.is molded a pair ofridges 23, also "shown in the cross-sectional detail in Fig. '7, between'which ridges ispivoted'the flattened end of the head phone simportingsteni 25. A pin 24 isemployed to provide a hearing .for the end of the stem This pivot, plus the freedom of rotation of the wrod inthe mounting bracket 26, permits universal swivel motion of the head phone so thatiteasily sets itself to'tbe best orientation on a persons ear. A portion of the head band is shown attached. to the bracket 2d by means of A soft molded outer cover 29 of sealed chamber, considerable discomfort rresults from the high humidity that is created due to lack of adequate ventilation of the ear. The convex surface shown in Fig. 6 distributes the pressure very uniformly over various portions of the outer ear and head and also leaves ventilating slits between the folds of the ear structure and the convex surface when worn, which serve to keep the ear refreshed and comfortable. In the choice of the material for the cover 29, it is preferable to select one which attenuates sound to an increasing degree as the frequency is increased. The necessity for this choice of material results from the fact that the vibrating portion of the sound generator employing the construction described is stillness-controlled over a large portion of the audio-frequency range, which results in constant displacement of the diaphragm over a wide range of frequencies for constant generated driving force in the transducer element. If such a system is employed as a head phone and is not sealed to the car, as is the case in my new improved arrangement, the sound intensity generated will increase with increasing frequency. By employing material whose attenuation characteristic causes increased attenuation with increasing freouency, the proper balance between low and his frequency response may be maintained. Another method may be resorted to for proviclhig uniform response as a function of frequency in connection with the magnetic and magnetostriction systems indicated in Figs. 1, 2, 3, and 4:. It is possible to design the coil windings magnetic circuit such that the electrical. impedance of the unit is primarily an inductance over most of the frequency range. If such an impedance is connected across a circuit whose impedance is approximately equal to the resistive component of the coil impedance, the high-frequency compensation for the head phone may be electrically realized without resorting to accoustic attenuation in the cover ped 29. A combination of electrical and acoustic compensation is also possible for conditions where highest quality reproduction is essential. Although it is not shown, I may place holes through the center portion of the cover 29 for the purpose of reducing the high-frequency losses through the cover, if I so desire.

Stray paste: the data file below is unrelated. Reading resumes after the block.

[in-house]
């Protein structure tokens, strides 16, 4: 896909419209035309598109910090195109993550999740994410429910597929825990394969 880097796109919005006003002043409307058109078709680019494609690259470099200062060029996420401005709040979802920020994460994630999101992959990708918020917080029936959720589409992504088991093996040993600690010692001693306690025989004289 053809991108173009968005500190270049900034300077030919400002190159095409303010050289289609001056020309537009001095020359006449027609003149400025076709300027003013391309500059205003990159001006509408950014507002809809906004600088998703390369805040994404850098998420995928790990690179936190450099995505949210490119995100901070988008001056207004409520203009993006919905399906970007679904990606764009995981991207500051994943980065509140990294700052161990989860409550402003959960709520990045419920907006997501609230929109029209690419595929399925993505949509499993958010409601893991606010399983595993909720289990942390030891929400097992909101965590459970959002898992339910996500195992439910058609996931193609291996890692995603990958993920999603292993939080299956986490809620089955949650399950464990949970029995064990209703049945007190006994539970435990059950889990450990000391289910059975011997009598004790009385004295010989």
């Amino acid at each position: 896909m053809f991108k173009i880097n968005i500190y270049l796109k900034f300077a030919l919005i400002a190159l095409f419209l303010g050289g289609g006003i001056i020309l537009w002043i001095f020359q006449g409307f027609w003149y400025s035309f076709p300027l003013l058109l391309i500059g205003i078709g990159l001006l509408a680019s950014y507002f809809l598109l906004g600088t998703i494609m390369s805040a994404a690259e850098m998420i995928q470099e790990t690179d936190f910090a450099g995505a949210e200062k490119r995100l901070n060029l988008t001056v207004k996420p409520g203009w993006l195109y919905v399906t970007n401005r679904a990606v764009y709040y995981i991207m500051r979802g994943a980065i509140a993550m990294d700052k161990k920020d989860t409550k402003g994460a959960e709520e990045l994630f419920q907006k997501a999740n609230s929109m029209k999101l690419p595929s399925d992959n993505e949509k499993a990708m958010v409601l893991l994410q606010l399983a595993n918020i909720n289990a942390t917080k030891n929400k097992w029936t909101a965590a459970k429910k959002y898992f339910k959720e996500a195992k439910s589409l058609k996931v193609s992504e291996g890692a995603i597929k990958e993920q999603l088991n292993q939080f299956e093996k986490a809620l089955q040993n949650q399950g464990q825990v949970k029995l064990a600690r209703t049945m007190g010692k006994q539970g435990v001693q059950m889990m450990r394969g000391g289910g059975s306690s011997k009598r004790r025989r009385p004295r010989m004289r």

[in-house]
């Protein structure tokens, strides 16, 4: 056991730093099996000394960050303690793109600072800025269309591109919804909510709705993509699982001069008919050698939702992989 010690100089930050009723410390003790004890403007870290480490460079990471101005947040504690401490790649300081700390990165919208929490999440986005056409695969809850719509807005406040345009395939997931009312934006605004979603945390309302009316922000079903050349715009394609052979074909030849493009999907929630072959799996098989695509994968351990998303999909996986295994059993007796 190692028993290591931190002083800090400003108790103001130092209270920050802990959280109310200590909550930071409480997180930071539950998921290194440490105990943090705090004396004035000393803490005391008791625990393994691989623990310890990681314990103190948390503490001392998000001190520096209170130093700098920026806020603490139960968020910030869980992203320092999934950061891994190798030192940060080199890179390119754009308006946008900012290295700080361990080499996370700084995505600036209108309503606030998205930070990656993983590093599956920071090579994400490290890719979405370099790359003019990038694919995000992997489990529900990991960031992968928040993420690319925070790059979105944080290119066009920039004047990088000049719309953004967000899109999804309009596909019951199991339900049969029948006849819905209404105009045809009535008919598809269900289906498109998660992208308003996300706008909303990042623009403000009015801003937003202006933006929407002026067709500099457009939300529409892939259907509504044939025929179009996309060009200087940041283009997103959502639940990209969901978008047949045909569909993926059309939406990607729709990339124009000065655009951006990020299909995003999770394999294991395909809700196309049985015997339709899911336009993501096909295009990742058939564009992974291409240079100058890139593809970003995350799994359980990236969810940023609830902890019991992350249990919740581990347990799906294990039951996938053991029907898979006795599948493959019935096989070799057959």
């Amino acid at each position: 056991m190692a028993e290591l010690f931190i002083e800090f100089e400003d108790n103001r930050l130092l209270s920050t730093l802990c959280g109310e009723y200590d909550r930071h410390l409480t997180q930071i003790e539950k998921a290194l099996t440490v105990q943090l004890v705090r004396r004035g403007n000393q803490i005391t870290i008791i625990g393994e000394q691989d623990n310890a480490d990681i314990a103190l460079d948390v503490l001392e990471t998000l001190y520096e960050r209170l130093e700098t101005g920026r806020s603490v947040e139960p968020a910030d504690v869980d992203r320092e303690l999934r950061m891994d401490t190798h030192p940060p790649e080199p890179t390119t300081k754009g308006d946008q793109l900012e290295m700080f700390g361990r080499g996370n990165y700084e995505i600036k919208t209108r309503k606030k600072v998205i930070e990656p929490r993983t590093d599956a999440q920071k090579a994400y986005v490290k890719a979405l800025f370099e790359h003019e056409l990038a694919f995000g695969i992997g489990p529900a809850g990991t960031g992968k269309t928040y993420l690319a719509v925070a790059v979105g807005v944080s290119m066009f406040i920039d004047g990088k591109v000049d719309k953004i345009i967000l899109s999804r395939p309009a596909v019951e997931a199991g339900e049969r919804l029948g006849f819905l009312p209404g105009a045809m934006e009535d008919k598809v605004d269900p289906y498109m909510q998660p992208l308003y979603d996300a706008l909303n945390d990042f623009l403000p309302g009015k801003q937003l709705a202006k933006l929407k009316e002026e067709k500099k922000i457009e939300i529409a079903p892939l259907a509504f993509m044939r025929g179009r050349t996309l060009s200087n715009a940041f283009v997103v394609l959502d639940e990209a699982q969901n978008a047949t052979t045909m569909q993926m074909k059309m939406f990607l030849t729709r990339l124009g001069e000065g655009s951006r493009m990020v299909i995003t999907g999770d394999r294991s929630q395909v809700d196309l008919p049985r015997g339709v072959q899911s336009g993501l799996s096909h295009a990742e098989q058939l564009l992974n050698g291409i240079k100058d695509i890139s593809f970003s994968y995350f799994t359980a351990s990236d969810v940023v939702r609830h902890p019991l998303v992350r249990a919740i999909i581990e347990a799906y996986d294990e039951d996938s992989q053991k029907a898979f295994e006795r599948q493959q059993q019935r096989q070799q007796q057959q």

If any of the described transducers are used as microphones, the stiffness-controlled mechanical system will automatically result in uniform response versus frequency over the entire range of frequencies lying well below the resonant frequency of the diaphragm assembly. Any of the transducers, therefore, results in an ideal microphone for use under adverse conditions such as in a rain storm or at sea, where dependability and ruggedness are a primary concern in the installation.

Although I have shown several specific embodiments of my invention for the purposes of illustrating the novel features, there will be other variations that will be obvious to those skilled in the art. and I. therefore, desire that my invention shall not be limited except insofar as is made necessary by the prior art and by the spirit of the appended claims.

I claim as my invention:

1. In combination in electro mechanical transducer for generating sound waves in a gaseous medium, a housing having an opening, a vibratile diaphragm attached to said housing closing said opening, electro-mechanical force generating means attached to said housing and arranged to impart said generated forces to cause vibrations of said diaphragm only in directions substantially normal to the surface thereof, the mechanical compliance of the diaphragm lying in the approximate range 0.001 to 0.0003 inch displacement per pound of force applied at its center point.

2. The invention set forth in claim 1, characterized in that the active diameter of said diaphragm is not greater than 3 inches.

3. In a telephone receiver for generating sound waves in a gaseous medium, a body having an open side, electro-mechanical force generating means secured to said body, a diaphragm structure having a vibratile section secured to said body closing said open side, said force generating means being arranged to vibrate said diaphragm only in directions substantially normal to the surface thereof, the compliance of said vibratile section of said diaphragm structure being less than .001 inch displacement per pound force applied to its center, whereby said diaphragm protects said electro-mechanical generating means without aid of a grille or the like, and the resonance frequency of said diaphragm lying near the upper portion of the frequency range of operation of said telephone receiver.

4. The invention described in claim 3, characterized in that the vibratile section of saiddiaphragm structure is covered with a compressible material which offers greater attenuation to sound waves at the higher audio frequencies than at the lower audio frequencies.